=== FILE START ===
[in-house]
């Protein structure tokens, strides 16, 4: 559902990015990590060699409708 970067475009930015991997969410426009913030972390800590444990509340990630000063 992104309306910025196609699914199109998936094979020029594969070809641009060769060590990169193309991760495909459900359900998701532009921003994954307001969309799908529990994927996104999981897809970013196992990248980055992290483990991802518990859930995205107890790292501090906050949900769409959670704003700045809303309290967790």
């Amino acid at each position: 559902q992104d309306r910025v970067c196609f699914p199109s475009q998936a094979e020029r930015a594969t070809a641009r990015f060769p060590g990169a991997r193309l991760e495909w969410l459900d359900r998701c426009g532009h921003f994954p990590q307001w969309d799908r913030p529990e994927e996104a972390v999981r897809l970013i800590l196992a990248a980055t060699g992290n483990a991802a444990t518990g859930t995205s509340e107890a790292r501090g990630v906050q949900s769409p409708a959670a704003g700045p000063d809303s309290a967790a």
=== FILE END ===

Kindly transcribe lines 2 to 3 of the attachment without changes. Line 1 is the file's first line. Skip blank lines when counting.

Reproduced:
């Protein structure tokens, strides 16, 4: 559902990015990590060699409708 970067475009930015991997969410426009913030972390800590444990509340990630000063 992104309306910025196609699914199109998936094979020029594969070809641009060769060590990169193309991760495909459900359900998701532009921003994954307001969309799908529990994927996104999981897809970013196992990248980055992290483990991802518990859930995205107890790292501090906050949900769409959670704003700045809303309290967790």
């Amino acid at each position: 559902q992104d309306r910025v970067c196609f699914p199109s475009q998936a094979e020029r930015a594969t070809a641009r990015f060769p060590g990169a991997r193309l991760e495909w969410l459900d359900r998701c426009g532009h921003f994954p990590q307001w969309d799908r913030p529990e994927e996104a972390v999981r897809l970013i800590l196992a990248a980055t060699g992290n483990a991802a444990t518990g859930t995205s509340e107890a790292r501090g990630v906050q949900s769409p409708a959670a704003g700045p000063d809303s309290a967790a």